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Court of Appeal, Second District, Division 2, California.

Stephen E. MITAKIS, Plaintiff and Respondent, v. DEPARTMENT OF GENERAL SERVICES, Defendant and Appellant.

Civ. 68550.

Decided: December 09, 1983

John K. Van de Kamp, Atty. Gen., N. Eugene Hill Asst. Atty. Gen., Henry G. Ullerich and Christopher C. Foley, Deputy Attys. Gen., for defendant and appellant. Fadem, Berger & Norton, and Michael M. Berger, Santa Monica, for plaintiff and respondent.

Appeal from judgment of the superior court granting plaintiff's petition for a peremptory writ of mandate directing respondent to set aside its decision denying certain relocation assistance benefits to plaintiff.   Affirmed.


Certain background facts relevant to this action can be found in our decision in Albright v. State of California (1979) 101 Cal.App.3d 14, 17, 161 Cal.Rptr. 317.   That case involved certain issues on relocation assistance to displaced homeowners following the state's acquisition in February 1973 of private property in Topanga Beach for public use.   Because the individuals were leasing the land on which their homes were situated, the state took the position that they were mere renters and therefore eligible only for a maximum of $4,000 in relocation benefits (Gov.Code, § 7264) rather than the $15,000 maximum available to displaced homeowners (Gov.Code, § 7263).   We pointed out in Albright that while the displaced homeowners did not own the underlying land, they had entered into long-term leases (15 years) and had exercised rights and duties consistent with those of owners in fee.   For these, and other, reasons set forth in Albright we concluded that the homeowners were entitled to the more generous benefits available to displaced “owner-occupants” rather than the lesser relocation benefits available to displaced renters.

We now turn to the facts of this case.   Stephen Mitakis, one of the plaintiffs in Albright, supra, owned a small multi-family dwelling at 18672 Pacific Coast Highway (Topanga Beach) from 1965 through 1978.   During that time, he lived in one unit while renters occupied the other two units.   In 1967, he was served with a summons and complaint notifying him that the state had instituted condemnation proceedings to acquire his property for public use.   In 1971, Mitakis purchased replacement rental property at 25342 West Malibu Road.   In 1973, the state acquired title of the property in question by a formal order of condemnation.

After Mitakis and his tenants had vacated the Topanga Beach rental property, the State Department of General Services found Mitakis to be eligible for actual moving expenses but denied him the relocation payment at issue here, namely, payment “in lieu” of actual moving expenses, which Mitakis had sought under Government Code section 7262, subdivision (c).   That provision allows a displaced business owner to choose between recovering actual moving expenses or payment in lieu thereof, ranging from a minimum of $2,500 to a maximum of $10,000, depending upon certain criteria.   The Department of General Services based its denial on the fact that when Mitakis purchased the second rental property the condemnation proceedings had not been completed and therefore, the Department concluded, the second rental property was simply a continuation of his business, rendering him ineligible for an “in lieu” payment.   The decision was based on the Department of General Services' regulation governing payments in lieu of actual moving expenses, which is found in Title 2 of the California Administrative Code, section 1873.03(e)(1)(B).  That section provides that “in lieu” payment is proper if the business “is not part of a commercial enterprise having at least one other establishment which is not being acquired, which is engaged in the same or similar enterprise.”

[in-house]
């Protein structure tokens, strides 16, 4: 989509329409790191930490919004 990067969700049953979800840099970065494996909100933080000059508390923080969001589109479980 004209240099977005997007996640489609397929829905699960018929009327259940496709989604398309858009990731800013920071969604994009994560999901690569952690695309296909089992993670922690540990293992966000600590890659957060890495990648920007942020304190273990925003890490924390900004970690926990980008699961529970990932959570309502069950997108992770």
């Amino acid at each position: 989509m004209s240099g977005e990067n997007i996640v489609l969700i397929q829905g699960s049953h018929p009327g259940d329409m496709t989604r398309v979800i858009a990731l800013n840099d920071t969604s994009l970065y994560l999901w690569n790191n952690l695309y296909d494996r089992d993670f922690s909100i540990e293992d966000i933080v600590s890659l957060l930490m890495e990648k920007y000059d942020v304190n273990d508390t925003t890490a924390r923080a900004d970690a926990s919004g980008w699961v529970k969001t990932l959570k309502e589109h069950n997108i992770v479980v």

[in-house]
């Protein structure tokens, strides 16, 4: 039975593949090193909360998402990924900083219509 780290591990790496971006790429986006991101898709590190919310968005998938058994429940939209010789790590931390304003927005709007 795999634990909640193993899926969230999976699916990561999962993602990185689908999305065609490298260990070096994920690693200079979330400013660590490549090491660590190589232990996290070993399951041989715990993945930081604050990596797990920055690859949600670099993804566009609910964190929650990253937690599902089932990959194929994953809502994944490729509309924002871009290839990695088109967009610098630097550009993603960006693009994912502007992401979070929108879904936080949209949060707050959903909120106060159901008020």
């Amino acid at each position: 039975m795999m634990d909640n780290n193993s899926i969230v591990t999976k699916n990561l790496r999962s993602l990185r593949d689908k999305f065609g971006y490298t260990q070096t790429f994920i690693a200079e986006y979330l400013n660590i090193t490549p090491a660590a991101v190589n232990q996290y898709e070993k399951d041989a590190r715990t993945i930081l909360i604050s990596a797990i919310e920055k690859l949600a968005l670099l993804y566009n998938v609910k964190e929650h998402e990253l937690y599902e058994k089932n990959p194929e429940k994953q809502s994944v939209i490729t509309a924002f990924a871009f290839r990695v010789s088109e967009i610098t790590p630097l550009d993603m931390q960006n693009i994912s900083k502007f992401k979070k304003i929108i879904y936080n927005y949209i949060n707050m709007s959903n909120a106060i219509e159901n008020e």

Mitakis filed an appeal with the Relocation Appeals Board.   The board denied the appeal for these two reasons:  (1) Mitakis' rental business was not considered a business because it “was not a significant source of additional income” to Mitakis, a salaried employee of the University of California;  and (2) Mitakis “was able to secure a suitable replacement property without any loss in the number of tenants.”

Thereafter, Mitakis petitioned for a writ of mandate in the superior court.   Following a hearing, the court granted the petition for writ of mandate on the ground that “the Board did make an error in the law in that the property was replacement property;  did not constitute another establishment under Administrative Code Section 1873.03(e), subsection 1(b) (sic).”   This appeal by the State Department of General Services followed.